Another method of terror against Ukrainians: why the USSR introduced a tax on trees and bushes

Alina MilsentLifestyle
There was a tax on trees and bushes in the USSR. Source: Created with the help of AI

In its attempts to destroy the Ukrainian village, the Soviet government resorted to terrible methods. Of course, nothing can compare to the Holodomor of 1932-1933 in terms of the scale of the tragedy, but there were other ways of covert genocide. For example, a tax on fruit trees and bushes.

Peasants, who had already had everything taken away from them by the collective farms, had to pay for an apple tree in their garden or a raspberry bush near their house. People were forced to cut down trees, which subsequently led to a fruit shortage that could not be overcome for decades. How and why the USSR introduced a tax on trees and bushes, read in the OBOZ.UA article.

Government directives

Taxes on trees and shrubs were introduced several times: in 1929, 1939, 1948, and 1953, just before Stalin's death.

It is said that this idea belonged either to Stalin personally or to Minister Zverev. The tax was abolished only in 1954.

Peasants in the USSR worked for collective farms, and taxes were an additional burden for them. According to the law, arable land, every animal owned by a collective farmer, and every fruit tree and bush were taxed.

Taxes were calculated from each farm according to the area of the land plot. The financial authorities issued detailed payment notices: these documents specified the amount of money or in-kind and clearly stated the deadline for making payments.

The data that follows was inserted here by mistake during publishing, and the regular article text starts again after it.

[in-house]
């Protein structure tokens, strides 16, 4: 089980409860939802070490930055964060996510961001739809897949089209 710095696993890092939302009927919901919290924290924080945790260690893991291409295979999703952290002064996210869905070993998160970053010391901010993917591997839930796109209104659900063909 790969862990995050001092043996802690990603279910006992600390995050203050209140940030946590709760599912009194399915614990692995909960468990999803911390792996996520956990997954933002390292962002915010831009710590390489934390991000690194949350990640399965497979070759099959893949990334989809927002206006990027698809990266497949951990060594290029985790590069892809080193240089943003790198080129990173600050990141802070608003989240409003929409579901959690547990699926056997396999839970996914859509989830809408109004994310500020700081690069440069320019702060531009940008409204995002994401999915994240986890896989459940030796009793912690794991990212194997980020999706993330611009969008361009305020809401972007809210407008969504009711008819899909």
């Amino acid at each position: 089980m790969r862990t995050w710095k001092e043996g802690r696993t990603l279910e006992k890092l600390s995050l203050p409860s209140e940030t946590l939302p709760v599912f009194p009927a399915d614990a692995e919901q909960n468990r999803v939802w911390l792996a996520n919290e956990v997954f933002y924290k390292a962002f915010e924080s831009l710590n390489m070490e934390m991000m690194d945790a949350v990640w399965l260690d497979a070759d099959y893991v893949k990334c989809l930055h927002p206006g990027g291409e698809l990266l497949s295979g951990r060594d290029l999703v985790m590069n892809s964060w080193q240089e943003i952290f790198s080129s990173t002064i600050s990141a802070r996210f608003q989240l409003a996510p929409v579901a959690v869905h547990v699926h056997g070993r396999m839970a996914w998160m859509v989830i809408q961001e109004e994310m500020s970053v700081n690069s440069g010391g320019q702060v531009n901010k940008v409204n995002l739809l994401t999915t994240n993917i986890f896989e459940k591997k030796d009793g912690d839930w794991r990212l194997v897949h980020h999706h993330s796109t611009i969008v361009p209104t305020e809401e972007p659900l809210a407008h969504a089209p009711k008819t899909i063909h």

An attempt to destroy the village

Villagers, unable to pay taxes, were forced to cut down trees and bushes. People had nothing to pay with, and non-payment was severely punished. Exemplary punishments were carried out by brigades of "buksirs" and Red Army soldiers.

As a result of the introduction of this tax, dozens of varieties of apples, pears, plums, apricots, currants, cherries, cherries, raspberries, strawberries, etc. were destroyed.

Some crops, such as chishkun, quince, nut varieties, cherry hybrids, peaches, and an ancient type of early summer pears that are very fragrant and sweet, simply disappeared.

Eyewitnesses say that after the tax was abolished, peasant collective farmers were finally allowed to have larger plots of land. However, to be able to plant an orchard of apple, cherry, or pear trees, they had to go around all the neighboring towns and villages in search of cuttings, as there were only a few surviving fruit trees. The hardest part was restoring the population of apricots and nuts.

The villagers had always treated trees with respect, and after the massive felling and taxes, they began to appreciate the opportunity to have a small garden near their homes. Trees frozen or broken by the storm were often mourned, and spring planting turned into a kind of holiday and symbolic act.

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